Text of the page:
The CPU, or Central Processing Unit is the most important component that will be installed on the motherboard. CPUs are classified in a certain set of ways. We’ll take two processors and use them to explain the different classifications of each.

Intel Core i7-8700K Coffee Lake 6-Core 3.7 GHz (4.7 GHz Turbo) LGA 1151 (300 Series) 95W BX80684I78700K Desktop Processor Intel UHD Graphics 630

From the top, we have the name of the manufacturer and the name of the processor. Intel is one of the processor manufacturers, alongside AMD and the name Core i7-8700K tells us a few things; first off, Core means that it is a desktop processor and i7 means that it is one of the top-tier chips of that generation. Core processors fall under i3, i5, i7 and as of the latest two generations, i9. Next, we have a four digit number that tells us a bit more. The first number is the generation of processor, so since it is 8XXX, it is an 8th gen i7, the next three are for the particular model. Therefore, we can tell which one is higher tier than another. The last bit of information you get is one or two letters. These tell you what sort of processor you have. A processor with a K suffix means that is unlocked, and therefore capable of overclocking, whereas a HQ or U means that it is a mobile processor and is set up to have a lower power requirement for laptops and some tablets. Ones without a letter suffix are simply desktop processors that are not capable of overclocking.


From here we can now look at the rest of the name. Coffee Lake is the code name of the processor’s architecture, which is shared across all the different platforms supported. This means that a Coffee Lake Celeron processor uses the same basic architecture as a Xeon server processor, and everything in between. This can be a quick and dirty way to tell what approximate generation the processor you’re looking at is from. If it says Coffee Lake, it is newer, as opposed to Skylake or Kaby Lake, which are older architectures, but still used.


Next are the specifications of the particular processor. The 6-core section means that is has six physical processing cores. What this translates to is that it is capable of more simultaneous tasks than a four or two core processor. Many modern chips on both the Intel and AMD side support what is called hyperthreading (Or Multithreading for AMD, basically the same concept) where each physical core is broken into two logical threads and in turn, those threads can be used to maximize the productivity of the processor. Since we can find out that this i7 supports hyperthreading, we know that it also has 12 threads. The next piece of information is the speed the processor runs at. From this, we can tell how fast it is. This is measured in gigahertz, or billions of cycles per second. This measurement is abbreviated GHz. We can see that this processor has two speeds, these are called the base and boost clock of the processor. The base clock is the speed that the processor is always running at, whereas the boost clock is utilized whenever the processor has higher demands placed on it and can run at a higher frequency on a few threads for a limited time. This higher frequency does consume more power, and therefore create more heat. The better your cooling solution, the longer your CPU can run under heavy load, and the faster is can run.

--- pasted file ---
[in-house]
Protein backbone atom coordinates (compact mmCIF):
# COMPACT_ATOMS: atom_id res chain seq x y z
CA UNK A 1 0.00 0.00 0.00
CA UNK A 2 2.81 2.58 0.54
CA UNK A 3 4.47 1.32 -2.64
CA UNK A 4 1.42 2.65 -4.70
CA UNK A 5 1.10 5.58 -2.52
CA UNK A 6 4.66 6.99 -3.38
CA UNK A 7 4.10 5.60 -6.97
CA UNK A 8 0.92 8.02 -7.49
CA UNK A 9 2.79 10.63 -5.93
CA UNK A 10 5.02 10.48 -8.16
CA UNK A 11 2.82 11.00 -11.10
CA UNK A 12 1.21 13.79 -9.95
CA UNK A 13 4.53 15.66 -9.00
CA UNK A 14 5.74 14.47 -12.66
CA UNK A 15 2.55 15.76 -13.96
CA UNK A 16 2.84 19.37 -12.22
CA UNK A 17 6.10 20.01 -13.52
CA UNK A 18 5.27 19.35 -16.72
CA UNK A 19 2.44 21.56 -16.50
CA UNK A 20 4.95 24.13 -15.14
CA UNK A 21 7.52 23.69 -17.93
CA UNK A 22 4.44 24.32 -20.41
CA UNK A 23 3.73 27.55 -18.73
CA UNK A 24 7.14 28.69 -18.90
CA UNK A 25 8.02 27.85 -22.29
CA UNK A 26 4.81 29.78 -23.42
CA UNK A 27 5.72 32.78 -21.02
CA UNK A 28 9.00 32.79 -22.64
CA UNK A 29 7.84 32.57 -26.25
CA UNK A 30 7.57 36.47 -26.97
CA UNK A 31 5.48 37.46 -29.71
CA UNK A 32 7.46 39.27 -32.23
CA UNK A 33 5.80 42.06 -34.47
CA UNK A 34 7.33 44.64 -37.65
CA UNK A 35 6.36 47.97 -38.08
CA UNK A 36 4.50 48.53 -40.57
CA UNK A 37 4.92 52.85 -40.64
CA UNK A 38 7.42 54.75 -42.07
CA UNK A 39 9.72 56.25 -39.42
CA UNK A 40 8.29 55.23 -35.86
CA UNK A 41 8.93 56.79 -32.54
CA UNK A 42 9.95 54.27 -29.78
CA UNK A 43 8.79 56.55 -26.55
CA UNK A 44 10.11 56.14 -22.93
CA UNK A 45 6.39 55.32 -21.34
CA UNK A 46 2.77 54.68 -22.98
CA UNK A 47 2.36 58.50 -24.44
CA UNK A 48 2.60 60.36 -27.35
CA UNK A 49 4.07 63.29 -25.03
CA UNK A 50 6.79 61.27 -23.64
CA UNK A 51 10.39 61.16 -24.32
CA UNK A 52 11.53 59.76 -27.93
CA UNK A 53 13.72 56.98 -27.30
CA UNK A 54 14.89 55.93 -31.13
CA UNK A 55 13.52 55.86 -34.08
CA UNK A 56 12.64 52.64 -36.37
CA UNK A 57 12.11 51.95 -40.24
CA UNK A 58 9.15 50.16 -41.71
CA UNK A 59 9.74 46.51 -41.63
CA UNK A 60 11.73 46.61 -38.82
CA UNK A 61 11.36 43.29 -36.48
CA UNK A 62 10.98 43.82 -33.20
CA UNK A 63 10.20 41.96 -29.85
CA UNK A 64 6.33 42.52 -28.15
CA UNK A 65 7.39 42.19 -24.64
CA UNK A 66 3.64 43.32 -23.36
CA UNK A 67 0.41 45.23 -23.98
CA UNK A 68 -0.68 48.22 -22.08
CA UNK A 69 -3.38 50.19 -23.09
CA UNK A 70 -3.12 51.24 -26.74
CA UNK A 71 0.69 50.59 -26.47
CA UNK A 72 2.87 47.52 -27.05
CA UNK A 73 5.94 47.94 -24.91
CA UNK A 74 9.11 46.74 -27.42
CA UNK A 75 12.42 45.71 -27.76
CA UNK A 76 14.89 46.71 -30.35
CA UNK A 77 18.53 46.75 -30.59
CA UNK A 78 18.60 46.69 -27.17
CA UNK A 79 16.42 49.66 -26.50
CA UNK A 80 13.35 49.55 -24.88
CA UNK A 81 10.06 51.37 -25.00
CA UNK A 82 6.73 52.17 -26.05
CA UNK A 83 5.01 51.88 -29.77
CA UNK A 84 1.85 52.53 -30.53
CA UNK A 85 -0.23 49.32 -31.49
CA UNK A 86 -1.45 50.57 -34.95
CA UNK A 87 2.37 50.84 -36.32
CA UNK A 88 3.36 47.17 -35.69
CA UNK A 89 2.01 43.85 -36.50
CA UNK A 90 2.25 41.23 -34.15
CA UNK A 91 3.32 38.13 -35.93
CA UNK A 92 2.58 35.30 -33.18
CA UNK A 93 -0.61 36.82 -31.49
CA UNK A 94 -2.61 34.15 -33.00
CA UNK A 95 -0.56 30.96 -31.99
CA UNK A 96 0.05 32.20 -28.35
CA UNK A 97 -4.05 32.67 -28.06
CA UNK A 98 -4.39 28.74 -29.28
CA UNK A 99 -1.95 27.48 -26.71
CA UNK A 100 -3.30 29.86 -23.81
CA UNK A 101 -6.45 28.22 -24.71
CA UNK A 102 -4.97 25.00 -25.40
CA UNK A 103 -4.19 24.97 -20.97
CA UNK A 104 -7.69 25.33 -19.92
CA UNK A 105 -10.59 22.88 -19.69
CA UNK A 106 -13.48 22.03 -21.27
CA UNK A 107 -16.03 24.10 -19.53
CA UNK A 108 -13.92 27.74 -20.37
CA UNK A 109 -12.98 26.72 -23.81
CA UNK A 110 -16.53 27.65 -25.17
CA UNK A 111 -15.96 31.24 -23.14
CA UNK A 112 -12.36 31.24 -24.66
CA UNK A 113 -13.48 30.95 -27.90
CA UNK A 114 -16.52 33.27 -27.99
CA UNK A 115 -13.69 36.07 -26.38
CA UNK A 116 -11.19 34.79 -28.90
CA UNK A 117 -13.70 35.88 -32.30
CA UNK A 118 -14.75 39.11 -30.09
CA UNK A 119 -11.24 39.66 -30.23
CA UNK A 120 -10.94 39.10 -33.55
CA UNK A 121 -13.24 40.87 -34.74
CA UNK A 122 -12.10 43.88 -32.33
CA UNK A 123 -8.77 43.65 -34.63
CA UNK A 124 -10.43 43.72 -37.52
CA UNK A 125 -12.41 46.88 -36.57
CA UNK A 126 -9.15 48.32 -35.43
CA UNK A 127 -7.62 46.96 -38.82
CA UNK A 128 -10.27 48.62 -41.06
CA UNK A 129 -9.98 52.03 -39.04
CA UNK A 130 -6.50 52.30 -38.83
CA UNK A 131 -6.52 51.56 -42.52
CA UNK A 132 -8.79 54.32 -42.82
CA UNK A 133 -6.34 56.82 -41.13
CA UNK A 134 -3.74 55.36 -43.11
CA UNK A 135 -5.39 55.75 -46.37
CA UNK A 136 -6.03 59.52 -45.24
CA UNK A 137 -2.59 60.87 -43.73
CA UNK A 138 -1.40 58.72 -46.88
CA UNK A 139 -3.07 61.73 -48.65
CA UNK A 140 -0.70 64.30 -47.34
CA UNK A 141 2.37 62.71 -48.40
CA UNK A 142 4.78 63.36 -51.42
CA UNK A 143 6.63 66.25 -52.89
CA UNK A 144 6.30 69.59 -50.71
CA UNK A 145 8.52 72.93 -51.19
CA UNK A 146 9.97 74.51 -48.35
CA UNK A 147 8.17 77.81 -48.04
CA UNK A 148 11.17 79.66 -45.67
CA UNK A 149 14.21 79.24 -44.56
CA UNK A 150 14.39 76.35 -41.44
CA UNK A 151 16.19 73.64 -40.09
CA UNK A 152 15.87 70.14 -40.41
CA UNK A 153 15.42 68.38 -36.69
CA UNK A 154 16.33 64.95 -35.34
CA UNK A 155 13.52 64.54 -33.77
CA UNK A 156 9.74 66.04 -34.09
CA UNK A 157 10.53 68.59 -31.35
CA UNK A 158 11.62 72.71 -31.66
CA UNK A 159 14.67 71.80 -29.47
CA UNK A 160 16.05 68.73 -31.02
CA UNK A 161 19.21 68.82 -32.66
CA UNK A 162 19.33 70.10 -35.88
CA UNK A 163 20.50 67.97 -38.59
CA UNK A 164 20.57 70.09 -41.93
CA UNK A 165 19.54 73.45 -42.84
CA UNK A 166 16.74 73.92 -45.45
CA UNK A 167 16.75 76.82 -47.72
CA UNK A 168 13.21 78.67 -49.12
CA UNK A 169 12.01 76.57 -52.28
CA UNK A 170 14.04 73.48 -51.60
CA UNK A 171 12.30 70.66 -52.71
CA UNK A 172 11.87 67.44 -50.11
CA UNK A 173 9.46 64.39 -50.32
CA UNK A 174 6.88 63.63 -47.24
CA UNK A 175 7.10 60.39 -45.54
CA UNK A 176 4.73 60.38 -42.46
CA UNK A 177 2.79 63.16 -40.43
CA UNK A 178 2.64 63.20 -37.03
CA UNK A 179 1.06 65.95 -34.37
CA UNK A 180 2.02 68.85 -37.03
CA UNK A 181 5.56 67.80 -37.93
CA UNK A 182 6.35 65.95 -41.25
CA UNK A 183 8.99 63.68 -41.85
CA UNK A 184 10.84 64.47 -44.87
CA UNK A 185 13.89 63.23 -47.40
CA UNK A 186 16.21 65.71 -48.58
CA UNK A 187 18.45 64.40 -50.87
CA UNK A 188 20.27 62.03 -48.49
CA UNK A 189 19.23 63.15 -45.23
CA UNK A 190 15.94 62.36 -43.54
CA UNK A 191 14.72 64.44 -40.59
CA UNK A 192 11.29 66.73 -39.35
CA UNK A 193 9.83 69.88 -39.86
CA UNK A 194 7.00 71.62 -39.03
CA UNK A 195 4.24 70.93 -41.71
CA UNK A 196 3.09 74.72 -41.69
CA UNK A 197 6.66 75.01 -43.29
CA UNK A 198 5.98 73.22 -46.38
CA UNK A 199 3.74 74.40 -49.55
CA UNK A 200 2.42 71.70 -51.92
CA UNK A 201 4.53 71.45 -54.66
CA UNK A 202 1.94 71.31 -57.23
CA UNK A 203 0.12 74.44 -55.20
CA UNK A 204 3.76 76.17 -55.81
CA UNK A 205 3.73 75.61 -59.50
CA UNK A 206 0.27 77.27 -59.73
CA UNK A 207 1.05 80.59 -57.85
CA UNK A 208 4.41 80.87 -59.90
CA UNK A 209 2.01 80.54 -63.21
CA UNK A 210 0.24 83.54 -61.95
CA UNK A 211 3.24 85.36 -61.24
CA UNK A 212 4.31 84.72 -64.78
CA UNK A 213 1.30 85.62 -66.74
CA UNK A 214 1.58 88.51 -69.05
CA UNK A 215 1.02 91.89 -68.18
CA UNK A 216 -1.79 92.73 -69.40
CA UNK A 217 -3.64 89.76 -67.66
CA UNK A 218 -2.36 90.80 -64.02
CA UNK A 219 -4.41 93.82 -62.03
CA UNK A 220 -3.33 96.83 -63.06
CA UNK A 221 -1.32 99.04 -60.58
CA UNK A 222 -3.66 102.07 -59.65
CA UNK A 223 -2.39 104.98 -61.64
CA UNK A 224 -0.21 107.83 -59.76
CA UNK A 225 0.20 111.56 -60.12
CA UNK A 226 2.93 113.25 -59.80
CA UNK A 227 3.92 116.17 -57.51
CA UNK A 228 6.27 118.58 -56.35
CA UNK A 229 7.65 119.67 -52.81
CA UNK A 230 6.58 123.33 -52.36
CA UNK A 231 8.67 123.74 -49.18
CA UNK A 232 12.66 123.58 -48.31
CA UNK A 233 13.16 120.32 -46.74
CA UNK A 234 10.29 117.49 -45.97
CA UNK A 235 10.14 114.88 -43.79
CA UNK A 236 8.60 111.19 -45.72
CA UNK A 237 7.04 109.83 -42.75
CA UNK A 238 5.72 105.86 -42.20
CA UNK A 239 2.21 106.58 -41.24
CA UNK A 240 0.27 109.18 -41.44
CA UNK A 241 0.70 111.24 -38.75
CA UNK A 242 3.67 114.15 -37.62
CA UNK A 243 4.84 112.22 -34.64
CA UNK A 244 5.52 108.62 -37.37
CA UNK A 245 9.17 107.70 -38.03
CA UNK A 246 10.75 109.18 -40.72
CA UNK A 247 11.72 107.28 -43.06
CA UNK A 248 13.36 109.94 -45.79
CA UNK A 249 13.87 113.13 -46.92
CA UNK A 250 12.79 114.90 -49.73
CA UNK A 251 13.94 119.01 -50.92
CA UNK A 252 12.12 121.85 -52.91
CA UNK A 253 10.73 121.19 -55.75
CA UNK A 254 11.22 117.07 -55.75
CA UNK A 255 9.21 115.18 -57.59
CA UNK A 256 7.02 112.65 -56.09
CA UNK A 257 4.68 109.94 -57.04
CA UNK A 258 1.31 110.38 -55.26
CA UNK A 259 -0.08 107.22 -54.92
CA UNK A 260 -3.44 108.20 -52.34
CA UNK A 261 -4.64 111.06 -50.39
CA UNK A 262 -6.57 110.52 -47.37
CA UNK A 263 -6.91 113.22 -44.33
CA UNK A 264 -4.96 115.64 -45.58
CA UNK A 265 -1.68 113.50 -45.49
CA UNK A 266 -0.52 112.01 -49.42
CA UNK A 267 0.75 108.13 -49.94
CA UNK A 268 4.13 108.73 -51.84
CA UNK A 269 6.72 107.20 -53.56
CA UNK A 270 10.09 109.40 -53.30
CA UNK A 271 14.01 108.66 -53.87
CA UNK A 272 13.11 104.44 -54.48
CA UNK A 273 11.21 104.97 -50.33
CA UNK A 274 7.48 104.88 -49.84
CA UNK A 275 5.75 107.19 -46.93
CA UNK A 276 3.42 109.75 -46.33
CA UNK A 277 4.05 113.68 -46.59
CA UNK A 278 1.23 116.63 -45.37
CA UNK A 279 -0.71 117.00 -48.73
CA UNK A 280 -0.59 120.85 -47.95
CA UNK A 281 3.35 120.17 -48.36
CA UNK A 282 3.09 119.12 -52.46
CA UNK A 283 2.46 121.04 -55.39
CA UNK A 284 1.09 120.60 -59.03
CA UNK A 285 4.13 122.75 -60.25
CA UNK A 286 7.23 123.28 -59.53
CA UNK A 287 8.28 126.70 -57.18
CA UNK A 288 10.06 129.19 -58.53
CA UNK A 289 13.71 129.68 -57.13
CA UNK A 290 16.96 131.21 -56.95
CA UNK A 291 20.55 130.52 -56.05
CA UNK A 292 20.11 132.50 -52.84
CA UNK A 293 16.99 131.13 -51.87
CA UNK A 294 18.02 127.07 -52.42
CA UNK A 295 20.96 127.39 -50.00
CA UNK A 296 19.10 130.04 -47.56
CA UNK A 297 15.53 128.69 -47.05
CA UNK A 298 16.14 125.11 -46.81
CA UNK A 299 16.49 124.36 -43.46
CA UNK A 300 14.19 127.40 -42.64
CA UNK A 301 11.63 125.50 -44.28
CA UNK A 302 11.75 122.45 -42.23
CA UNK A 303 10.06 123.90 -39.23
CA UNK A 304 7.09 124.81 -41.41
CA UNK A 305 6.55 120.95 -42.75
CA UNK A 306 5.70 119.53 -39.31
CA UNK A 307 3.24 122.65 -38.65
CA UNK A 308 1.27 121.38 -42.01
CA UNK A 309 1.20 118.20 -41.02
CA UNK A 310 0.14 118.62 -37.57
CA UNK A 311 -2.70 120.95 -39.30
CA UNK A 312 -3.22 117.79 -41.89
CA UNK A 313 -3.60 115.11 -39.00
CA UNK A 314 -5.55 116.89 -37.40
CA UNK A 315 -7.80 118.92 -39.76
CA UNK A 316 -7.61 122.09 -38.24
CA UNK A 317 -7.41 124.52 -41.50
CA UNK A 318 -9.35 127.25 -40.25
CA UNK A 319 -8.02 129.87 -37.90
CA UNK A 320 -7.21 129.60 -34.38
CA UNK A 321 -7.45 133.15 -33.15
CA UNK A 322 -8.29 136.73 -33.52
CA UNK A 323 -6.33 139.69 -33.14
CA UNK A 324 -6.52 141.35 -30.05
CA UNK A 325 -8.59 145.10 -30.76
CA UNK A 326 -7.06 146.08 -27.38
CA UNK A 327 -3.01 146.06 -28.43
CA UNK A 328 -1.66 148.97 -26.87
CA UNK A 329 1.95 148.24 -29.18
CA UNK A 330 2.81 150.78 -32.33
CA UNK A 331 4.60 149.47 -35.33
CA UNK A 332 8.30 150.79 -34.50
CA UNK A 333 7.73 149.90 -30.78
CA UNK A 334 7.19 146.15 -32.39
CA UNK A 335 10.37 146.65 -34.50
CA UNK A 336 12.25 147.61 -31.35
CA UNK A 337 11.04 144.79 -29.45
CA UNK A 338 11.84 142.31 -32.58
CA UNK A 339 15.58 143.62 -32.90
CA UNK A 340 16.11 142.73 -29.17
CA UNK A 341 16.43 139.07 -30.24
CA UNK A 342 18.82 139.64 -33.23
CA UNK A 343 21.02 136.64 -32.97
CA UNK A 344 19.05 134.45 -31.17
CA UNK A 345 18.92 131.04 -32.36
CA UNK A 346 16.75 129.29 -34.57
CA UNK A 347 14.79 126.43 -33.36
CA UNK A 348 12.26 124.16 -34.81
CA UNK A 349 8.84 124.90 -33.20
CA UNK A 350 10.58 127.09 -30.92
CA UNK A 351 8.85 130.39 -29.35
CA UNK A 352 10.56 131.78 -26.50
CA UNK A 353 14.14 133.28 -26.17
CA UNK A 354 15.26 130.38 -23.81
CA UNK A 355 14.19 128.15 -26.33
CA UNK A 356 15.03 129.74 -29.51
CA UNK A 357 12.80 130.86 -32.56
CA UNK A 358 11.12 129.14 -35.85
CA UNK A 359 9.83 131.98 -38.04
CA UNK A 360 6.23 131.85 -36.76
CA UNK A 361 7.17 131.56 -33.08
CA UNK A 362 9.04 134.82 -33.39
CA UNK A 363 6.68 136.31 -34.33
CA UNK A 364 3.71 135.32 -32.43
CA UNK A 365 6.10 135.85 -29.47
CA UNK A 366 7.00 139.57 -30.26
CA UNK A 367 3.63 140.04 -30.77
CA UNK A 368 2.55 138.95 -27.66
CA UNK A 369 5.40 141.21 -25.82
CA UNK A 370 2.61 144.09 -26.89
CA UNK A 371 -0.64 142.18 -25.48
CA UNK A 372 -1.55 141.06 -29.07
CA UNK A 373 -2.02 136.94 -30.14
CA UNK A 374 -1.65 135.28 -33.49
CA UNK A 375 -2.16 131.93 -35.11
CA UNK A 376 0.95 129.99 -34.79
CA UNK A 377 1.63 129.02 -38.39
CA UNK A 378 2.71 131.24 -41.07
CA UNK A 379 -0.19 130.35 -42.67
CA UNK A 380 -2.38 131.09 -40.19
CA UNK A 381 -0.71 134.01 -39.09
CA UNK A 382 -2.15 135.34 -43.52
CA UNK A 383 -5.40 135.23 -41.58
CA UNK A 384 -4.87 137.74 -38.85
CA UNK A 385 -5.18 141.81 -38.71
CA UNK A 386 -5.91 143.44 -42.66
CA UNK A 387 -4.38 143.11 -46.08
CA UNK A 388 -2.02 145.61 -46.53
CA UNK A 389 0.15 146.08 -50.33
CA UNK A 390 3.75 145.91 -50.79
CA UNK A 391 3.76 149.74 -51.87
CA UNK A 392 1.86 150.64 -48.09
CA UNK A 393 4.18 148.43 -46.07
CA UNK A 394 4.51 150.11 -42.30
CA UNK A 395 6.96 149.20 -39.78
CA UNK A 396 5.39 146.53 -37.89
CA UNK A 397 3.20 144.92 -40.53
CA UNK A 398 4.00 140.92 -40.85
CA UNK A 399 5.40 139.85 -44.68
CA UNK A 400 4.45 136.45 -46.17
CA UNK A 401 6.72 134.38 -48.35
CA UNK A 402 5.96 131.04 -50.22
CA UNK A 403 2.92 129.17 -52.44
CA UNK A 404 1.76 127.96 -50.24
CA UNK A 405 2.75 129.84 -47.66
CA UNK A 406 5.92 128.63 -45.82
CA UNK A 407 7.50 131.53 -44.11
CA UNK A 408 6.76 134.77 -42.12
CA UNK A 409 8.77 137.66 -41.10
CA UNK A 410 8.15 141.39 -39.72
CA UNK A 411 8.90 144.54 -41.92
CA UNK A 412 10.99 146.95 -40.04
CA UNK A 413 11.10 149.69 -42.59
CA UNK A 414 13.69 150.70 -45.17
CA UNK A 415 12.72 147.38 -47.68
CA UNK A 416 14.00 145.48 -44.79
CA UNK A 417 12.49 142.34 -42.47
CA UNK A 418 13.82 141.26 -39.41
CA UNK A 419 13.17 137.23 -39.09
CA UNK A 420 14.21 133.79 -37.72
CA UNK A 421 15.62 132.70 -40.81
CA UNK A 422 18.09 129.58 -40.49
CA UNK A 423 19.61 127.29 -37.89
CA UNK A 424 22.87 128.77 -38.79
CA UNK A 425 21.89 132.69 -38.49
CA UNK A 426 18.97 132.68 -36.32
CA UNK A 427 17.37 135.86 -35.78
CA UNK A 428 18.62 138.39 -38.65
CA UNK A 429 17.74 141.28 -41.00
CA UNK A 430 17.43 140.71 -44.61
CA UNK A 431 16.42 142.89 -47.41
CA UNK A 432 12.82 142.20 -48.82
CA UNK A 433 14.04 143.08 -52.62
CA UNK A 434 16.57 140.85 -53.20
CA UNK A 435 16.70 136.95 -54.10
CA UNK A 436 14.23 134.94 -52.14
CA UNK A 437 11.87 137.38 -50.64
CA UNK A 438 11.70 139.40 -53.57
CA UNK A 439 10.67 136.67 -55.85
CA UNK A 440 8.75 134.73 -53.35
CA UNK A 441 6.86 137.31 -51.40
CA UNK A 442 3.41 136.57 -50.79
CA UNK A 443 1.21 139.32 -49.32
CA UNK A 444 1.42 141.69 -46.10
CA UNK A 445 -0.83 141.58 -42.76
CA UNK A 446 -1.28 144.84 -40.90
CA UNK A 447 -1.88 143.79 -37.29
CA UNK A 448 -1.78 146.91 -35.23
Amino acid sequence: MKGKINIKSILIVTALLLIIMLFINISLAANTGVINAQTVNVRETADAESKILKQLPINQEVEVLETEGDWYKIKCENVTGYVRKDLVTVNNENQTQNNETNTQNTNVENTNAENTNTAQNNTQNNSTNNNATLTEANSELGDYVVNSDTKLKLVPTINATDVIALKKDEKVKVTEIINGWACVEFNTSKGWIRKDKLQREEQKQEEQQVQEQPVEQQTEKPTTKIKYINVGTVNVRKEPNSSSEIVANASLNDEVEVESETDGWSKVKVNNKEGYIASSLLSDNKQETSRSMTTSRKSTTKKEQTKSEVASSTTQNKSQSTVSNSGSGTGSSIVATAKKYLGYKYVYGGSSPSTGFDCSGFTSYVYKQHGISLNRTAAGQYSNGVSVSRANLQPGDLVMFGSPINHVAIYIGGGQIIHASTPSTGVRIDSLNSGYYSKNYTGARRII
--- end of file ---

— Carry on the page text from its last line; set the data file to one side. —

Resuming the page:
The next bit of information you get is one of the most important. This is called the socket type. Each processor has a certain socket it can fit into, and in this case, it is listed as an LGA 1151 (300) socket, which means that it uses the physical LGA 1151 socket but requires a 300 series chipset. This means that a motherboard that has, for example, a Z370 chipset and an LGA 1151 (300) socket will be able to use this processor. In almost every case, processors are not compatible between different sockets, so you will have to ensure that you have the right socket for your CPU.

From here, the rest of the information provided tells you about the power draw of the chip, 95 Watts, and the integrated graphics of the chip as well. The rest of this isn’t as important, but falls more under the “nice to know” category.

So, if you’ve gotten through all of that, you’re in for smooth sailing with our next section. AMD processors:

AMD is the main competitor to Intel and has a much simpler, but similar looking naming scheme. For this example, we’ll be using the Ryzen 5 1600X.

AMD RYZEN 5 1600X 6-Core 3.6 GHz (4.0 GHz Turbo) Socket AM4 95W YD160XBCAEWOF Desktop Processor

We’ll break this down the same way we did with Intel. First off, we have the company and architecture, AMD and Ryzen. Ryzen is the most current AMD architecture, and the only one you’ll see in a modern build. Next, we have the model of processor. Ryzen 5, same as Intel, the naming convention goes Ryzen 3, 5 and 7. In this case, we see we have a 1600X, unlike Intel, there is not much to this name. All it means is that it is a model above the 1500s, and below the 1700s. The X denotes that it has a higher base and turbo frequency than the normal Ryzen 5 1600. Next, same as Intel, we have the core count. AMD processors have a similar solution as Intel’s hyperthreading called multithreading. Functionally, they are identical to the end-user. This means that we likewise have a 6 core, 12 thread processor. After this, we have the base and turbo frequencies, 3.6 GHz and 4.0Ghz. Similar to Intel, all AMD processors use a particular socket. In this case, it is listed as an AM4 socket and therefore is compatible with any AM4 motherboard. The rest of it is the power requirement, and the part number from AMD.